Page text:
stream.addRequest(((HttpServletRequest)request));
    }
    // pass the request on
    chain.doFilter(request, response);
  }
  public void destroy() { }
}

The doFilter() method gets the user session, obtains the Clickstream from the session, and adds the current request data to the Clickstream. It uses a special FILTER_APPLIED marker attribute to note if the filter was already applied for this request (as might happen during request dispatching) and to ignore any follow-on filtering action. You might wonder how the filter knows that the clickstreamattribute will be present in the session. That's because the ClickstreamLogger places it there when the session is created. Here is the ClickstreamLoggercode:

import java.util.*;
import javax.servlet.*;
import javax.servlet.http.*;
public class ClickstreamLogger implements ServletContextListener,
                                          HttpSessionListener {
  Map clickstreams = new HashMap();
  public ClickstreamLogger() { }
  public void contextInitialized(ServletContextEvent sce) {
    sce.getServletContext().setAttribute("clickstreams", clickstreams);
  }
  public void contextDestroyed(ServletContextEvent sce) {
    sce.getServletContext().setAttribute("clickstreams", null);
  }
  public void sessionCreated(HttpSessionEvent hse) {
    HttpSession session = hse.getSession();
    Clickstream clickstream = new Clickstream();
    session.setAttribute("clickstream", clickstream);
    clickstreams.put(session.getId(), clickstream);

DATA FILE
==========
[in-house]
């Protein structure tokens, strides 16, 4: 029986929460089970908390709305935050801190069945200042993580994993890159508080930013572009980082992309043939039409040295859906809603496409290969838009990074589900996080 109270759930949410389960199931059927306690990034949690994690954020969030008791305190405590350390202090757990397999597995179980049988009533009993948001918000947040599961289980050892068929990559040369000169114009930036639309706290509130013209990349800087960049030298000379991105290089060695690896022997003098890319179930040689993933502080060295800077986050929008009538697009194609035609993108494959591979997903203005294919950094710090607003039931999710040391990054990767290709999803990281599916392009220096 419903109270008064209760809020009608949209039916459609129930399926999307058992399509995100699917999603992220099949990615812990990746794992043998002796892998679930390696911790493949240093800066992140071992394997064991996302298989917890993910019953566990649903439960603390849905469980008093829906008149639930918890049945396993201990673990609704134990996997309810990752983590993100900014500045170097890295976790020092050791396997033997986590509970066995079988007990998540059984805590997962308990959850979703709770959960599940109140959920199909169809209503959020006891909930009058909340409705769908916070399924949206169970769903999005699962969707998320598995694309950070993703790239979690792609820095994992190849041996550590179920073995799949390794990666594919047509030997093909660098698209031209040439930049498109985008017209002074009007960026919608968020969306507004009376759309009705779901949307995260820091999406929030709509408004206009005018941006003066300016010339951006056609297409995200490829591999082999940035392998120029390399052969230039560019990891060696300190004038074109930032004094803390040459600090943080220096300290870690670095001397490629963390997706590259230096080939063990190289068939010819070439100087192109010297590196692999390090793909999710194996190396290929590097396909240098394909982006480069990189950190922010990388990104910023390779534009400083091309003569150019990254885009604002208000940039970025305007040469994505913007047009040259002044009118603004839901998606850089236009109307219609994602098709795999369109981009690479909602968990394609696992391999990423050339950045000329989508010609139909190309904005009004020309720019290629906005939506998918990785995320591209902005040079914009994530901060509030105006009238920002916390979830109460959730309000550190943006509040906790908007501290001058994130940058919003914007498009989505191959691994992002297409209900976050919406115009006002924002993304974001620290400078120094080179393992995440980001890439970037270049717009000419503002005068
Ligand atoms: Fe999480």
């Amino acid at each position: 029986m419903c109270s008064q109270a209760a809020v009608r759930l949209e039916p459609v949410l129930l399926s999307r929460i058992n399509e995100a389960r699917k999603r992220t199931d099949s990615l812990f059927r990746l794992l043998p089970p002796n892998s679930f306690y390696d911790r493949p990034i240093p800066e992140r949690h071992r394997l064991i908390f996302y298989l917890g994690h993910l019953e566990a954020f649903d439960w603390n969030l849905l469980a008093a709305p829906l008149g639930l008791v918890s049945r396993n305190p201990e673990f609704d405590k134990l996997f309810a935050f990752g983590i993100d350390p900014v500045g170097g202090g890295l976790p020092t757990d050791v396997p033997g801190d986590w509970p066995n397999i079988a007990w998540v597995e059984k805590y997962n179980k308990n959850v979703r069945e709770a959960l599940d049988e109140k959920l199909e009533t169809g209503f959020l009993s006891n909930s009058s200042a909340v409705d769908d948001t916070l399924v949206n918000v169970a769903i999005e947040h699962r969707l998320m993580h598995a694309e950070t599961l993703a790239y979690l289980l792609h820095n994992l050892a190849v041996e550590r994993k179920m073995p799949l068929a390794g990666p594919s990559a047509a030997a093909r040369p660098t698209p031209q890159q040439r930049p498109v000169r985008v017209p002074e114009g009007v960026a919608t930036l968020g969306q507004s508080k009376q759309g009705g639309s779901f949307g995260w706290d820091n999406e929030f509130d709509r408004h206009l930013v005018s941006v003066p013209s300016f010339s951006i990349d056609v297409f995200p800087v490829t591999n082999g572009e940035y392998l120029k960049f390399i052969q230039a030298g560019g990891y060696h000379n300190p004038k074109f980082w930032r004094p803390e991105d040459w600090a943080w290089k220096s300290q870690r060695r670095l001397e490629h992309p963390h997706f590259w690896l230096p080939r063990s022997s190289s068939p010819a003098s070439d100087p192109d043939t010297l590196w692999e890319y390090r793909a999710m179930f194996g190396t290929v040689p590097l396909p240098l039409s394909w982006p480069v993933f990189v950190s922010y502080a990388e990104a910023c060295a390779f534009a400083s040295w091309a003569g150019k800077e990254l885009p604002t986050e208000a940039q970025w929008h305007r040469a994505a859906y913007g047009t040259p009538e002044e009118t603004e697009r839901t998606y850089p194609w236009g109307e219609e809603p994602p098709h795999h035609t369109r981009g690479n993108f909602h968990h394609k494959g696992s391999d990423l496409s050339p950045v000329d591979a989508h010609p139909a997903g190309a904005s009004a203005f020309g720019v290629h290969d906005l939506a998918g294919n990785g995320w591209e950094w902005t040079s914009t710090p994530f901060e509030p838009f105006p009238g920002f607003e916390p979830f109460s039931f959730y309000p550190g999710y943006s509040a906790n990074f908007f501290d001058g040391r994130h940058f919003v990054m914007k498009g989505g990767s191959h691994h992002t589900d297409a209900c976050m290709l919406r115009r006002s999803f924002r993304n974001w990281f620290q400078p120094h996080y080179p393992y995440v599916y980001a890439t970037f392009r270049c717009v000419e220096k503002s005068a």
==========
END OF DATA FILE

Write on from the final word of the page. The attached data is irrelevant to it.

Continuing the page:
}
  public void sessionDestroyed(HttpSessionEvent hse) {
    HttpSession session = hse.getSession();
    Clickstream stream = (Clickstream)session.getAttribute("clickstream");
    clickstreams.remove(session.getId());
  }
}

The logger receives application events and uses them to bind everything together. On context creation, the logger places a shared map of streams into the context. This allows the clickstreams.jsppage to know what streams are currently active. On context destruction, the logger removes the map. When a new visitor creates a new session, the logger places a new Clickstream instance into the session and adds the Clickstreamto the central map of streams. On session destruction, the logger removes the stream from the central map.

The following web.xml deployment-descriptor snippet wires everything together:

<
    filter>
         <filter-name>clickstreamFilter</filter-name>
         <filter-class>ClickstreamFilter</filter-class>
    </filter>
    <filter-mapping>
         <filter-name>clickstreamFilter</filter-name>
         <url-pattern>*.jsp</url-pattern>
    </filter-mapping>
    <filter-mapping>